Fibrinogen C domain containing 1 (FIBCD1) is a protein that in humans is encoded by the FIBCD1 gene localized on chromosome 9q34.1 in close proximity to the genes encoding L- and M-ficolin.
Fish are gill-bearing aquatic craniate animals that lack limbs with digits.
Food processing is the transformation of cooked ingredients, by physical or chemical means into food, or of food into other forms.
French (le français or la langue française) is a Romance language of the Indo-European family.
A fungus (plural: fungi or funguses) is any member of the group of eukaryotic organisms that includes microorganisms such as yeasts and molds, as well as the more familiar mushrooms.
The gastrointestinal tract (digestive tract, digestional tract, GI tract, GIT, gut, or alimentary canal) is an organ system within humans and other animals which takes in food, digests it to extract and absorb energy and nutrients, and expels the remaining waste as feces.
Glucose is a simple sugar with the molecular formula C6H12O6.
Greek (Modern Greek: ελληνικά, elliniká, "Greek", ελληνική γλώσσα, ellinikí glóssa, "Greek language") is an independent branch of the Indo-European family of languages, native to Greece and other parts of the Eastern Mediterranean and the Black Sea.
A gyroid is an infinitely connected triply periodic minimal surface discovered by Alan Schoen in 1970.
House dust mites (HDM, or simply dust mites) are a large number of mites found in association with dust in dwellings.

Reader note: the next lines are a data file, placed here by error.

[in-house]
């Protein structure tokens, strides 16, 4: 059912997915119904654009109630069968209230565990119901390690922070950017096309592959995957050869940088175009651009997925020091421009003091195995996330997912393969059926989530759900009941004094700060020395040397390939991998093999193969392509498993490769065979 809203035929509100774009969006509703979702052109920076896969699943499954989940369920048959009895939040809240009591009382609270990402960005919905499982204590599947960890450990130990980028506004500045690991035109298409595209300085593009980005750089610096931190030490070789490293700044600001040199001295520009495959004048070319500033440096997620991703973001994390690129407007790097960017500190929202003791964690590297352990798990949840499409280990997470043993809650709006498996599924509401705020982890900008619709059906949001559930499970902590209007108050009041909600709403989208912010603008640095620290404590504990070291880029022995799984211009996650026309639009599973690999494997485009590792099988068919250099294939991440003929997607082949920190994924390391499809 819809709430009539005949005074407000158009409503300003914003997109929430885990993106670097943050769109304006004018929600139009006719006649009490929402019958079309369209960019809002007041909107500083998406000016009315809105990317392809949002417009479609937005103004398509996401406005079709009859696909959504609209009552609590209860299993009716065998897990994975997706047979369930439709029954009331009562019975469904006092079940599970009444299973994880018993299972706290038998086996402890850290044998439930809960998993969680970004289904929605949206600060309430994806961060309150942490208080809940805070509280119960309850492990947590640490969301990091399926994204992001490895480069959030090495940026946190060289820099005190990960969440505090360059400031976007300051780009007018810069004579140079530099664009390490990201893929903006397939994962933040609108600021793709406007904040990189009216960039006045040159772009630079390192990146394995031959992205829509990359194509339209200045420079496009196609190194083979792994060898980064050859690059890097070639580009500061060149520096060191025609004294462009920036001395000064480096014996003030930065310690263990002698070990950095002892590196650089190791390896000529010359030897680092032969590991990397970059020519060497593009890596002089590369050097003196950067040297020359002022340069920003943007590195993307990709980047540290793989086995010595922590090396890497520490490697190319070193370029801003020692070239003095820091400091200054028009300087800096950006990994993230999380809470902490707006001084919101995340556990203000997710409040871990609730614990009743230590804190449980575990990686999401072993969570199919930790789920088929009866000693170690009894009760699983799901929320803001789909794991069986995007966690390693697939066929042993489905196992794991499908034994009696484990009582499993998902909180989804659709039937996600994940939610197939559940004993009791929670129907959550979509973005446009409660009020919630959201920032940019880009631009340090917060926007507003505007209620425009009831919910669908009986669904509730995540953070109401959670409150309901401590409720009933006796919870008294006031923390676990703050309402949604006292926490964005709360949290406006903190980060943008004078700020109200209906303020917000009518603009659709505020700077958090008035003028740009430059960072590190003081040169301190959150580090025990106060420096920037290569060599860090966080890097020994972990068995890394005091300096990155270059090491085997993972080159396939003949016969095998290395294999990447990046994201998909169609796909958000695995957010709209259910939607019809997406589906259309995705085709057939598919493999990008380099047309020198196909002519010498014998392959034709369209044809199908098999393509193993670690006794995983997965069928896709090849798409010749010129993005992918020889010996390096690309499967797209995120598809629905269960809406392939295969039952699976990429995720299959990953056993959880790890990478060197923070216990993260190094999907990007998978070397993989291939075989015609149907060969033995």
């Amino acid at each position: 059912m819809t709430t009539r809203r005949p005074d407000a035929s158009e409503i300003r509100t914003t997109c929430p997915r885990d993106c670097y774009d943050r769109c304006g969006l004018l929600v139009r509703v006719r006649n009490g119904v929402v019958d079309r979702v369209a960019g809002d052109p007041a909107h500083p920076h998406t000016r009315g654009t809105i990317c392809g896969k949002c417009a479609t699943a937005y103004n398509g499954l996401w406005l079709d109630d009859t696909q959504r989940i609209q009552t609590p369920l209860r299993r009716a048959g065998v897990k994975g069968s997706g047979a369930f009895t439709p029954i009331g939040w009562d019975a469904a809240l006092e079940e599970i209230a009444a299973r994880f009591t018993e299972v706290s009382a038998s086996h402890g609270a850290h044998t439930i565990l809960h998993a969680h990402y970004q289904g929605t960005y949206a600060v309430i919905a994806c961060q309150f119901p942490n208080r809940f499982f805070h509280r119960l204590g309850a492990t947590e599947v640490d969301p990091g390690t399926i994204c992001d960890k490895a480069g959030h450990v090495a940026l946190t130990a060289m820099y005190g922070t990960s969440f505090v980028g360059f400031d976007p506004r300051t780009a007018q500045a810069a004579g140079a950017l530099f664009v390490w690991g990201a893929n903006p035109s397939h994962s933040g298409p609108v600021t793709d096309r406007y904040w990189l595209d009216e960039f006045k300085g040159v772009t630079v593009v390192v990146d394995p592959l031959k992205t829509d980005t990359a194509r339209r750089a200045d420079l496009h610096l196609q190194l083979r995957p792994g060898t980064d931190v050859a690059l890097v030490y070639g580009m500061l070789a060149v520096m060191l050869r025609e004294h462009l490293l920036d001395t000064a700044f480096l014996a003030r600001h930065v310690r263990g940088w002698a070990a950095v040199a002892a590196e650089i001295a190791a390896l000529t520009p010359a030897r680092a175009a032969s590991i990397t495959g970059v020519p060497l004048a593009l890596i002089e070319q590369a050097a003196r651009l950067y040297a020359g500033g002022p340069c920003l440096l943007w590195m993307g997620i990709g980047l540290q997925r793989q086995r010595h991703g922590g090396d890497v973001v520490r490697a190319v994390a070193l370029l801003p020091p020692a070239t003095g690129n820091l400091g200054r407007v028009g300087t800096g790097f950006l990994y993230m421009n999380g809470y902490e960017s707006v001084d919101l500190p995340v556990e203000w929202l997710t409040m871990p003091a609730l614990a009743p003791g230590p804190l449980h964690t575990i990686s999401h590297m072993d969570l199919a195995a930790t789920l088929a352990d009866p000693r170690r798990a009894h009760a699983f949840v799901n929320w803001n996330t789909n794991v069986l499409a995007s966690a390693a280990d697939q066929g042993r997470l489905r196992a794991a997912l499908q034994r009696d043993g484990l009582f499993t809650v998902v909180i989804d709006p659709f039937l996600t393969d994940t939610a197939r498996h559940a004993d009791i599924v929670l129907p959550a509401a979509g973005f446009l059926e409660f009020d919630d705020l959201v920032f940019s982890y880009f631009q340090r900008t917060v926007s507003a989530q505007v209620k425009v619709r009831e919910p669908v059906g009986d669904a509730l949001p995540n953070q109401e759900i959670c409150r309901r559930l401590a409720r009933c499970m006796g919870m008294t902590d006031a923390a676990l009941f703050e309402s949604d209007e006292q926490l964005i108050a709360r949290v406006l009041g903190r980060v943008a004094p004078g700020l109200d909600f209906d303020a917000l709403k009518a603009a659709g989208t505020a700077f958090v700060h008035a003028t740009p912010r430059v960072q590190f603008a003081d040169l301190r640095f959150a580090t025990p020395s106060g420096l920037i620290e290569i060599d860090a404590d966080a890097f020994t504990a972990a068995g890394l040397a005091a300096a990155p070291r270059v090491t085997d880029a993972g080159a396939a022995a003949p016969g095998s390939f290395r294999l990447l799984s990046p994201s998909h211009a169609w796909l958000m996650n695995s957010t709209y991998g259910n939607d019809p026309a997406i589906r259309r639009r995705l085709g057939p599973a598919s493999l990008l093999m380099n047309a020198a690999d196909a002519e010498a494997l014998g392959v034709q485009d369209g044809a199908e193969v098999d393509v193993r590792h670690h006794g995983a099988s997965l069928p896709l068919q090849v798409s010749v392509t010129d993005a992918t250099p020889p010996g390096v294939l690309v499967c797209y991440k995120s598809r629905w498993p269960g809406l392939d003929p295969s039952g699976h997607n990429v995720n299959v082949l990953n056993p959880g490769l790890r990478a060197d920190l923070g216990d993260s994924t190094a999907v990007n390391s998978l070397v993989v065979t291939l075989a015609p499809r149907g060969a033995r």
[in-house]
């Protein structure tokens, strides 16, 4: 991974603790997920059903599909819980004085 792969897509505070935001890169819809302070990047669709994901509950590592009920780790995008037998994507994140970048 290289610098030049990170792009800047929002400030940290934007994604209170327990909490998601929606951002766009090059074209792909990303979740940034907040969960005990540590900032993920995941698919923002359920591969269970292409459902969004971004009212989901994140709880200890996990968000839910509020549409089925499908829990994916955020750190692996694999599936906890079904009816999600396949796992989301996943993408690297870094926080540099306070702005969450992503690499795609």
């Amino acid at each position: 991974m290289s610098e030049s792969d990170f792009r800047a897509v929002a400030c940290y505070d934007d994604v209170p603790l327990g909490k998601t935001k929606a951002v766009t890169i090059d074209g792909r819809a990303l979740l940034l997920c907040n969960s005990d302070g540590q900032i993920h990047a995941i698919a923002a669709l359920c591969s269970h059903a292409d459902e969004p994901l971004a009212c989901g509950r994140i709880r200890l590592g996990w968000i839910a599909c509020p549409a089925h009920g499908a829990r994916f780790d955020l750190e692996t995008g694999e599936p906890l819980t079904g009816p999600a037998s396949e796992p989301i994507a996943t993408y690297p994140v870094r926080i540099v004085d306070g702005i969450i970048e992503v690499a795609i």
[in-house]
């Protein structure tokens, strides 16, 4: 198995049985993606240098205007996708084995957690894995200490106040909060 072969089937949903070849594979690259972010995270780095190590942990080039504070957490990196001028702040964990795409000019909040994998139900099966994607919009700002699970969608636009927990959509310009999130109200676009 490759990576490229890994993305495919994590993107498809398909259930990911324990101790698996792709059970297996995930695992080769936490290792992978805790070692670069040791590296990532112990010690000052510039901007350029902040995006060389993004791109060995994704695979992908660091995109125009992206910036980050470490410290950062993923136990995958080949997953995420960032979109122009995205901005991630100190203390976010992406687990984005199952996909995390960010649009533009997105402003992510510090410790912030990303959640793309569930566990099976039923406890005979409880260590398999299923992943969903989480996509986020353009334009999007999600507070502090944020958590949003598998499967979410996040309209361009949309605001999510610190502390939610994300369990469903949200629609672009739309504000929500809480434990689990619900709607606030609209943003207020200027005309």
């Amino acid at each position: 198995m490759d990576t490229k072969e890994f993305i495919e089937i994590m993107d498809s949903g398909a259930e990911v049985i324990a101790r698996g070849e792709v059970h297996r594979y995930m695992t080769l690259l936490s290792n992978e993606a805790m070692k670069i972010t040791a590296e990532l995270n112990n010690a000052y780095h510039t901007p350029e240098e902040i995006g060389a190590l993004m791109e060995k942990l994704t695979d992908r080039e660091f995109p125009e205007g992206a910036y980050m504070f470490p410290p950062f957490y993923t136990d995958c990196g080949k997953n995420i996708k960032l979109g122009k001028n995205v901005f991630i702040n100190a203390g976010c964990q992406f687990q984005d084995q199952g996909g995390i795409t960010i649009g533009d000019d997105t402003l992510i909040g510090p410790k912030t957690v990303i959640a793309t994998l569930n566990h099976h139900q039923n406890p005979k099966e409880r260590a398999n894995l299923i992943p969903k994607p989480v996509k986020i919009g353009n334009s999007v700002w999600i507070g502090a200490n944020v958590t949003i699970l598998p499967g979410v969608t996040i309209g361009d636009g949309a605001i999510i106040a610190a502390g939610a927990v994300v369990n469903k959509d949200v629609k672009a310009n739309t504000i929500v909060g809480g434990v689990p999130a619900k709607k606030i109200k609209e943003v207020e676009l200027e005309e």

Hydrogen is a chemical element with symbol H and atomic number 1.
A hydrogen bond is a partially electrostatic attraction between a hydrogen (H) which is bound to a more electronegative atom such as nitrogen (N), oxygen (O), or fluorine (F), and another adjacent atom bearing a lone pair of electrons.
A hydroxy or hydroxyl group is the entity with the formula OH.
An immune receptor (or immunologic receptor) is a receptor, usually on a cell membrane, which binds to a substance (for example, a cytokine) and causes a response in the immune system.
The Immune response is the body's response caused by its immune system being activated by antigens.
The immune system is a host defense system comprising many biological structures and processes within an organism that protects against disease.
In immunology, an adjuvant is a component that potentiates the immune responses to an antigen and/or modulates it towards the desired immune responses.
The innate immune system, also known as the non-specific immune system or in-born immunity system, is an important subsystem of the overall immune system that comprises the cells and mechanisms involved in the defense of the host from infection by other organisms.
Insects or Insecta (from Latin insectum) are hexapod invertebrates and the largest group within the arthropod phylum.
Iridescence (also known as goniochromism) is the phenomenon of certain surfaces that appear to gradually change colour as the angle of view or the angle of illumination changes.
Jasmonate (JA) and its derivatives are lipid-based plant hormones that regulate a wide range of processes in plants, ranging from growth and photosynthesis to reproductive development.
Keratin is one of a family of fibrous structural proteins.